The surge came on a Reuters report that OPEC's new price hawk Saudi Arabia would be happy for crude to rise to $US80 or even $US100, a sign Riyadh will seek no changes to a supply-cutting deal even though the agreement's original target is within sight.

"The Saudis and their colleagues in OPEC need higher oil (prices) for their fiscal positions and the Kingdom is on a bold - and costly - reform program," said Greg McKenna, chief market strategist at CFD and FX provider AxiTrader.

Resource stocks were the big winners, driving Chinese blue chips up 1.1 per cent. MSCI's broadest index of Asia-Pacific shares outside Japan added 0.9 per cent, with energy up over 2.6 per cent.

Japan's Nikkei faded late in the day to end up 0.15 per cent, and Hong Kong's Hang Seng index rose 1.4 per cent.

WELLINGTON: On Thursday, New Zealand's S&P/NZX 50 index rose 0.04 per cent, to 8,373.03.

Australian Market

Local Markets Are Expected to Open Lower

Ahead of the local open SPI futures were 10 points lower at 5,844.

Thursday 19 April - close [Morningstar with AAP]: The Australian share market has closed higher for a fifth straight session, led by the mining and energy sectors, after commodity prices jumped on hopes of stronger economic activity in China, and low US oil stocks.

The benchmark S&P/ASX200 index was up 19.6 points, or 0.33 per cent at 5,881 points at 1630 AEST, while the broader All Ordinaries was up 20 points, or 0.34 per cent, at 5,976.3 points.

Phillip Capital senior client adviser Michael Heffernan said the market ran out of puff following a strong start to the session, but was supported by strength in the mining and energy sectors.

"Aluminium, iron ore and oil prices are propelling the major resources stocks," he said.

That also helped the Australian dollar rise against the US dollar, despite a temporary fall after the release of weaker than expected March jobs figures.

The unemployment rate was steady at 5.5 per cent, but the addition of 4,900 jobs in March was far below expectations of 20,000.

The Aussie was worth 77.98 US cents at 1630 AEST, up from 77.59 US cents on Wednesday.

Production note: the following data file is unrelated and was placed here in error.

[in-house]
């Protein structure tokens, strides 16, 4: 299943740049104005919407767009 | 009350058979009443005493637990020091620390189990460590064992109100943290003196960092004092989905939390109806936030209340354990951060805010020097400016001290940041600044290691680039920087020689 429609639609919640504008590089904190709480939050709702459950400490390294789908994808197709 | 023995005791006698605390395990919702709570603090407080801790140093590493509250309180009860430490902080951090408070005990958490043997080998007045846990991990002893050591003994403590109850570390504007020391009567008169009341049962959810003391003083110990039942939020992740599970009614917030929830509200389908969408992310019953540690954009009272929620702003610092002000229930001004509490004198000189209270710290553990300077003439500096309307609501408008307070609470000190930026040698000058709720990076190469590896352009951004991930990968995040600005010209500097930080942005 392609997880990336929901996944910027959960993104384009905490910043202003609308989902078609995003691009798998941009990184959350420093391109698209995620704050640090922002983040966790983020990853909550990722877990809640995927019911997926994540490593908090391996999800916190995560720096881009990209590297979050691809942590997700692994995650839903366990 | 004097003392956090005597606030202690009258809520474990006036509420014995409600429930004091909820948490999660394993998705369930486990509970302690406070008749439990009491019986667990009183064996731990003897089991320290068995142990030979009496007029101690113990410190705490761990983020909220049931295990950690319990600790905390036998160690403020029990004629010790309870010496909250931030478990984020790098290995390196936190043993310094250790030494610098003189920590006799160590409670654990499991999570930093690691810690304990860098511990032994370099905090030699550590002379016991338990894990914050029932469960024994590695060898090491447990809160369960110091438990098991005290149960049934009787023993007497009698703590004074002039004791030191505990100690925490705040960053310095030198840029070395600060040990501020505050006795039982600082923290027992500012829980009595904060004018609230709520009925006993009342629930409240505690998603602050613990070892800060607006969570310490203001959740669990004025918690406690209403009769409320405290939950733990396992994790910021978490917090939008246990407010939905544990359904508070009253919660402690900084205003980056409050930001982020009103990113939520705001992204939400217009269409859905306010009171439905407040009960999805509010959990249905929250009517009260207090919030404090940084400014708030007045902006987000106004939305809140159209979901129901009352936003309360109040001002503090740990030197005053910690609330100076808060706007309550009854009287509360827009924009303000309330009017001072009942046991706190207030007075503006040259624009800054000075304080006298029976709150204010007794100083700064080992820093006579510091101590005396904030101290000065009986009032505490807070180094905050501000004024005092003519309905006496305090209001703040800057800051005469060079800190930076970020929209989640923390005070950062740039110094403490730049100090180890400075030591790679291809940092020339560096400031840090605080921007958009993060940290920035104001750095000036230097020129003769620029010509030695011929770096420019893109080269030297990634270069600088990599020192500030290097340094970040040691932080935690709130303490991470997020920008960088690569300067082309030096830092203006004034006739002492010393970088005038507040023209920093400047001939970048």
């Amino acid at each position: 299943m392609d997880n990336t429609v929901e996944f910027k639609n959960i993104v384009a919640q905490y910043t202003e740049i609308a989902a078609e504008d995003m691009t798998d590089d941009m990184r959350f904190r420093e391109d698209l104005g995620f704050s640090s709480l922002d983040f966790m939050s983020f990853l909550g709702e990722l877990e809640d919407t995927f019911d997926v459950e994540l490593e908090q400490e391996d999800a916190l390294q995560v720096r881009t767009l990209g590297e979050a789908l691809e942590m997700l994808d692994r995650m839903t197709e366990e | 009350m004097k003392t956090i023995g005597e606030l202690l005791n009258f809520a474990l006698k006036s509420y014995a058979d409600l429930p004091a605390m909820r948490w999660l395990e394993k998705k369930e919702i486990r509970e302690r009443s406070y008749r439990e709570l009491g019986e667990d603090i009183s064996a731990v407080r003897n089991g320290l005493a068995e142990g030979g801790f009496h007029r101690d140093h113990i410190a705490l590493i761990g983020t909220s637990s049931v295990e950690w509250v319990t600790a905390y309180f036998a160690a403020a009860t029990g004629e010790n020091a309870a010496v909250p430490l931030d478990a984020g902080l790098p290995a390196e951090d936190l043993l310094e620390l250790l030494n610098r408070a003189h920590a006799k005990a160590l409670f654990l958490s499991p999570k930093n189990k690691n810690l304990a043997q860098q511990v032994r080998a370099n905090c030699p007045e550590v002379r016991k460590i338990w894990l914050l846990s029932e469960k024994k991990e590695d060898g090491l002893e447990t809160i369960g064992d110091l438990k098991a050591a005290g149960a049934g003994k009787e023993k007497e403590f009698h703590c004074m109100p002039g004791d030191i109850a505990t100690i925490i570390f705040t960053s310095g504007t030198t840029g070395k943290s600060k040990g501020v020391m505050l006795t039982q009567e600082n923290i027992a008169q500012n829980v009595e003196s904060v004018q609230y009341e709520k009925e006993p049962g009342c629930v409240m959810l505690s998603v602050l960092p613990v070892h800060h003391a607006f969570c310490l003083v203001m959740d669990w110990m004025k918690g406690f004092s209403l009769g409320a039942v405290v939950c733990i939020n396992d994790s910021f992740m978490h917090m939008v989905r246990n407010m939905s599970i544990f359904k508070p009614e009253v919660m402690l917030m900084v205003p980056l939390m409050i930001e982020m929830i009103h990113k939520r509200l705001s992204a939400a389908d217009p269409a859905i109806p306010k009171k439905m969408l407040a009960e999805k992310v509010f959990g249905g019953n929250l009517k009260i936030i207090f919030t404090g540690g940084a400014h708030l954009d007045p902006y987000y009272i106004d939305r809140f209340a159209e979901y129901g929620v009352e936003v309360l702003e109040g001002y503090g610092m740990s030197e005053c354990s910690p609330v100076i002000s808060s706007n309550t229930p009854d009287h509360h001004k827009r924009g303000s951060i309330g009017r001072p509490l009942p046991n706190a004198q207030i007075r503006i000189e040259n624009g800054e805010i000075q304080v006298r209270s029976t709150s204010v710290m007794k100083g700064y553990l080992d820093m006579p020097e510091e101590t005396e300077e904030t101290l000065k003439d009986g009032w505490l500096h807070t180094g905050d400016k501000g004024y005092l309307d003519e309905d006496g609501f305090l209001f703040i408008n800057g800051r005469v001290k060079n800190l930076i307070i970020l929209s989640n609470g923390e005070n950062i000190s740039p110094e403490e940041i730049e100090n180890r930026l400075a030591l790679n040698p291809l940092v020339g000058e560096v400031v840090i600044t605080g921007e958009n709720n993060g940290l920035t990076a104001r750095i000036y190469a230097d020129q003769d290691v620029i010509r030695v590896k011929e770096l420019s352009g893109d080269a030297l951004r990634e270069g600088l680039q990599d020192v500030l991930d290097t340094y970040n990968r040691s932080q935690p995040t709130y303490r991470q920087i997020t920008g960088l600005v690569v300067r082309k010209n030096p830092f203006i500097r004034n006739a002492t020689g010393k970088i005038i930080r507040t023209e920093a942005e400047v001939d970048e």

Mr Heffernan said equity markets had also drawn some comfort from the International Monetary Fund's latest World Economic Outlook, which said the global economy is enjoying its strongest performance since the start of the decade.

The mining sector was the standout performer, with BHP Billiton up 2.8 per cent to $30.92, despite trimming its full-year iron ore production guidance, Rio Tinto gained 3.1 per cent to $81.42, Fortescue Metals added 3.5 per cent to $4.71 and South32 was 4.6 per cent higher at $3.88.

Energy stocks strengthened after oil futures jumped nearly three per cent on a report that showed lower-than-expected US crude stocks, and Saudi Arabia signalled that it would prefer the oil price to be closer to $US100 a barrel.

Woodside Petroleum added 1.1 per cent to $31.06, Oil Search lifted 0.9 per cent to $7.77, and Santos gained 0.3 per cent to $6.00 despite lowering its full-year production and sales guidance due to the shutdown caused by February's earthquake in Papua New Guinea.

AMP posted its fifth straight fall, dropping 2.9 per cent to $4.32, its lowest level since early 2014.

National Australia Bank dipped 0.4 per cent to $28.33, Westpac also shed 0.4 per cent to $28.59, Commonwealth Bank dropped one cent to $72.40 and ANZ gained 0.3 per cent to $26.71.

Pharmacies operator and health and beauty products retailer Australian Pharmaceutical Industries backtracked 2.3 per cent to $1.47 after its half-year profit fell by 14 per cent.


The benchmark S&P/ASX200 was up 19.6 points, or 0.33 per cent, at 5,881 points

The broader All Ordinaries index was up 20 points, or 0.34 per cent, at 5,976.3 points

National turnover was 4 billion securities traded worth $6.7 billion.